"Select types of drugs are appropriate for nonprescription use if we are able to ensure access to resources that will help patients determine if the medicine is right for them," said FDA Commissioner Scott Gottlieb, MD. Resources such as mobile applications, suggested Gottlieb, could be used by an individual to determine whether a certain treatment is appropriate for them prior to being able to actually purchase it. 

ASIPP July Podcast Available

Join Dr. Hans Hansen with another great podcast. They get better ever time. This episode features Dr. Hansen interviewing Dike Drummond, physician and author of “Stop Physician Burnout.” The interview centers on how the Happy MD, Dike Drummond, words with Mr. Anonymous in identifying and addressing what causes burnout,m how to recognize it, and what you can do to cope with it. Learn more on how to avoid burnout.

Anti-Terror Tech to Fight Rx Fraud
Palantir can spot wrongdoing, but there may be a cost

Palantir, a data-mining technology developed by Peter Thiel and funded by a venture capital firm closely connected with the CIA, gained its foothold in government contracting during the "War on Terror" by finding terrorist cells and predicting improvised explosive device (IED) attacks on U.S. forces. As a young captain deployed to Helmand Province, Afghanistan, I saw the effectiveness of Palantir and its ability to spot patterns amongst seemingly random sets of data first hand. Palantir gave us the ability to see the frequency and location of IED attacks, identify the location of terrorist cells, and monitor information about high-value targets and detainees. This data was used to influence battlefield decisions in real time so that effort could be expended in areas that would cause the highest impact.
After its success on the battlefield, Palantir Technologies heavily marketed its Palantir Platform to government programs and landed big government contracts with federal agencies, the Department of Defense, and local law enforcement, including a recent $876 million Army contract. It was not long before Palantir caught the attention of the Department of Health and Human Services (HHS) as a tool to combat rising prescription drug fraud.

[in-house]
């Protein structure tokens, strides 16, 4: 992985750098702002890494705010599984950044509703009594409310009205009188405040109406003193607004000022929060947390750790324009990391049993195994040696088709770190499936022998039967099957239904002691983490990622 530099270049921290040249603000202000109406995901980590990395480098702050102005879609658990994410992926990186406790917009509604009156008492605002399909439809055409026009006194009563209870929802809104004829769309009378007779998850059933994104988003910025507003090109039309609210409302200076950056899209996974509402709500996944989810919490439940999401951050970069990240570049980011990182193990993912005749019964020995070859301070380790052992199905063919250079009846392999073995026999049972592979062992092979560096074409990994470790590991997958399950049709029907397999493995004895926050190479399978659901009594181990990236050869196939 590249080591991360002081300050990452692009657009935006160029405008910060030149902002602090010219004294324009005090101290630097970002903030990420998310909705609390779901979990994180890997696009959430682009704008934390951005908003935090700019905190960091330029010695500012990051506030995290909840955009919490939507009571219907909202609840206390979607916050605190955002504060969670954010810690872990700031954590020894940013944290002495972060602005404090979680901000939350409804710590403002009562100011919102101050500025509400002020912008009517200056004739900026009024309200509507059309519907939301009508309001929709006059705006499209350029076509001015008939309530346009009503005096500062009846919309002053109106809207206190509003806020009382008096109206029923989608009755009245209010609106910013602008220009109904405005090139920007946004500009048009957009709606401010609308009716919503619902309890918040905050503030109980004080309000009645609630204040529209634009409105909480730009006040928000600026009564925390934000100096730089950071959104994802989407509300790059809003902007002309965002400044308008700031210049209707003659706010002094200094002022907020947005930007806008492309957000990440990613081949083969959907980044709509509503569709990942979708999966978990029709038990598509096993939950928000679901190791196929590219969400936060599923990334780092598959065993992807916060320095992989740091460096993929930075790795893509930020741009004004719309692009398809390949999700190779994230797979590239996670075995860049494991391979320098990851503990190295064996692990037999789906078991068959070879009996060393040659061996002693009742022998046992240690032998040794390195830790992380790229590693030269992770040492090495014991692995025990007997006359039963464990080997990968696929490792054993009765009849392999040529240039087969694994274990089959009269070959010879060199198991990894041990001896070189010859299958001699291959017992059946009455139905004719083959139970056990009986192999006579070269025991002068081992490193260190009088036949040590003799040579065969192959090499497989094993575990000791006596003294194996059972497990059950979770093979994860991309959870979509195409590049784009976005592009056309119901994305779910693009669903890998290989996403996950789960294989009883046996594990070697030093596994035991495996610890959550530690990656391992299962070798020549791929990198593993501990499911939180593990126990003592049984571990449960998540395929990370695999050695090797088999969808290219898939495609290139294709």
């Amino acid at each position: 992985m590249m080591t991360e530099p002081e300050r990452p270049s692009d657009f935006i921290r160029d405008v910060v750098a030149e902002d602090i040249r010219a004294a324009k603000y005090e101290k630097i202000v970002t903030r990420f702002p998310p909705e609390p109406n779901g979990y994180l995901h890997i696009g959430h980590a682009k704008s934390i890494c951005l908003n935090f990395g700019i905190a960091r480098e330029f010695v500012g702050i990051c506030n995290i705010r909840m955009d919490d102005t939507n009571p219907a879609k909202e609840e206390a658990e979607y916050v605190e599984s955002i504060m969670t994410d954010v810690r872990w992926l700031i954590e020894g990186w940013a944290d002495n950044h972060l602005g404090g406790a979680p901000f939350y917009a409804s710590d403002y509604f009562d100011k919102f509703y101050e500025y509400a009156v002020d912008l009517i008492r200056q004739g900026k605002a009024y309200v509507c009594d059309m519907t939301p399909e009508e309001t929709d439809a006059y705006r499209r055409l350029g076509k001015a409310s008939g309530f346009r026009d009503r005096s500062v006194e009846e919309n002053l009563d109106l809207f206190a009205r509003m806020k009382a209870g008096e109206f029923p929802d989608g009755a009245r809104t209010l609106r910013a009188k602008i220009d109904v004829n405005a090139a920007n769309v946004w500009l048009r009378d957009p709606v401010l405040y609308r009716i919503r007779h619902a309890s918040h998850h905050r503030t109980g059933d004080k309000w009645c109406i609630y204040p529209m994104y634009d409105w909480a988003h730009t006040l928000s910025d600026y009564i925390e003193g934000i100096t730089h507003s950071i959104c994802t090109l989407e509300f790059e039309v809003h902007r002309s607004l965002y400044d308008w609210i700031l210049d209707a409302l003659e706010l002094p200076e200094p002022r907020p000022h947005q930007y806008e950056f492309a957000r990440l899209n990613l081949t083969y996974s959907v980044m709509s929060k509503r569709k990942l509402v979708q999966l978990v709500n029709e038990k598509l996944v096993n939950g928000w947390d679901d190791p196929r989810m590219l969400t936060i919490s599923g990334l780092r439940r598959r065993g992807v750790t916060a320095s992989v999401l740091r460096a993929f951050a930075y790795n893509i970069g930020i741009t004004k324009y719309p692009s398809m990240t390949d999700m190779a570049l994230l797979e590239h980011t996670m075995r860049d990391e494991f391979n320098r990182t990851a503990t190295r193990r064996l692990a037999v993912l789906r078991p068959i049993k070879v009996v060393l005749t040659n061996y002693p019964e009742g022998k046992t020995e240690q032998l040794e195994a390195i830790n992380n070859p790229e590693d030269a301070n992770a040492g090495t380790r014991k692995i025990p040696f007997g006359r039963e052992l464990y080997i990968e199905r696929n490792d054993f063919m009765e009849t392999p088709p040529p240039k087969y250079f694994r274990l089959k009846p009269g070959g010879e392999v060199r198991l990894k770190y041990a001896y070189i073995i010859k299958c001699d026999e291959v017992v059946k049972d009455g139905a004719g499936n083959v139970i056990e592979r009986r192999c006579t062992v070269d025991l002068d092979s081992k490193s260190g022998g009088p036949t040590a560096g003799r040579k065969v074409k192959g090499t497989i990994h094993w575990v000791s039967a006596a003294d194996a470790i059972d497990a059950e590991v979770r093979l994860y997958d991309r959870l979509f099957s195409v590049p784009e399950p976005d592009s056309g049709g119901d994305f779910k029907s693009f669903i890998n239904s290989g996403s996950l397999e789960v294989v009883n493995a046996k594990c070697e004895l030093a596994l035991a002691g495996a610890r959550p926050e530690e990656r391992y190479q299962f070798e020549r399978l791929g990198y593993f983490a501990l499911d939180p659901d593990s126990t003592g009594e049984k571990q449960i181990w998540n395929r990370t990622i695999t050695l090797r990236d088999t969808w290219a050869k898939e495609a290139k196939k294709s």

Interventional Pain Management Reports is an Open Access online journal, a peer-reviews journal dedicated to the publication of case reports, brief commentaries and reviews and letters to the editor. It is a peer-reviewed journal written by and directed to an audience of interventional pain physicians, clinicians and basic scientists with an interest in interventional pain management and pain medicine. 

Interventional Pain Management Reports is an official publication of the American Society of Interventional Pain Physicians (ASIPP) and is a sister publication of Pain Physician . Interventional Pain Management Reports Interventional Pain Management Reports is an open access journal, available online with free full manuscripts.  

The benefits of publishing in an open access journal that has a corresponding
print edition journal are:  
  • Your article will have the potential to obtain more citations.
  • Your article will be peer-reviewed and published faster than other journals.
  • Your article can be read by a potentially much larger audience compared with traditional subscription-only journals.  
  • Open Access journals are FREE to view, download and to print.

So submit today your:
  • Case Reports
  • Technical Reports
  • Editorials
  • Short Perspectives

Reefer Madness
Colorado legalized marijuana in 2014 and the Pot Rush is on—but the ERs are filling up and a generation of kids is at risk.

Pueblo, Colo.
Colorado is the national pioneer of legalized marijuana. In 2014, it became the first state to allow any adult over 21 to buy weed or grow it without fear of prosecution. Since then, eight others and the District of Columbia have legalized the drug, and, with a momentum that feels irreversible, more are heading that direction. Public opinion is rapidly shifting in favor of legalization. Coloradans approved marijuana sales in a referendum, with state leaders musing that it would be a grand experiment and an exercise in federalism that could be instructive for the rest of the country.